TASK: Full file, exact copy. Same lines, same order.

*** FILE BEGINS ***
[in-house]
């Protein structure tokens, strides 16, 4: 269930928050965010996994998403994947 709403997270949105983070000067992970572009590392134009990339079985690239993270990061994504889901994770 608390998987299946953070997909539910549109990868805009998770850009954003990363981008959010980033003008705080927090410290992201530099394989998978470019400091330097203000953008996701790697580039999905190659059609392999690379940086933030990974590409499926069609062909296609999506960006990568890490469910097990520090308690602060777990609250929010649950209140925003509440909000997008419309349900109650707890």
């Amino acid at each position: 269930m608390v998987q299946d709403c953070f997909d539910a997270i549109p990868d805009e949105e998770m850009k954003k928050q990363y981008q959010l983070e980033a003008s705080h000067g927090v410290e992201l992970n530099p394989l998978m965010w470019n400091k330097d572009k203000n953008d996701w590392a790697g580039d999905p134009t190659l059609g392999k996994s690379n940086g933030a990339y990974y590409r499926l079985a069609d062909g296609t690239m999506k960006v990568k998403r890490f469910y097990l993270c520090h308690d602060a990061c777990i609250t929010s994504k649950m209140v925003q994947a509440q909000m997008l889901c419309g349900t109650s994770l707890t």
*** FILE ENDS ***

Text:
[in-house]
């Protein structure tokens, strides 16, 4: 269930928050965010996994998403994947 709403997270949105983070000067992970572009590392134009990339079985690239993270990061994504889901994770 608390998987299946953070997909539910549109990868805009998770850009954003990363981008959010980033003008705080927090410290992201530099394989998978470019400091330097203000953008996701790697580039999905190659059609392999690379940086933030990974590409499926069609062909296609999506960006990568890490469910097990520090308690602060777990609250929010649950209140925003509440909000997008419309349900109650707890």
């Amino acid at each position: 269930m608390v998987q299946d709403c953070f997909d539910a997270i549109p990868d805009e949105e998770m850009k954003k928050q990363y981008q959010l983070e980033a003008s705080h000067g927090v410290e992201l992970n530099p394989l998978m965010w470019n400091k330097d572009k203000n953008d996701w590392a790697g580039d999905p134009t190659l059609g392999k996994s690379n940086g933030a990339y990974y590409r499926l079985a069609d062909g296609t690239m999506k960006v990568k998403r890490f469910y097990l993270c520090h308690d602060a990061c777990i609250t929010s994504k649950m209140v925003q994947a509440q909000m997008l889901c419309g349900t109650s994770l707890t």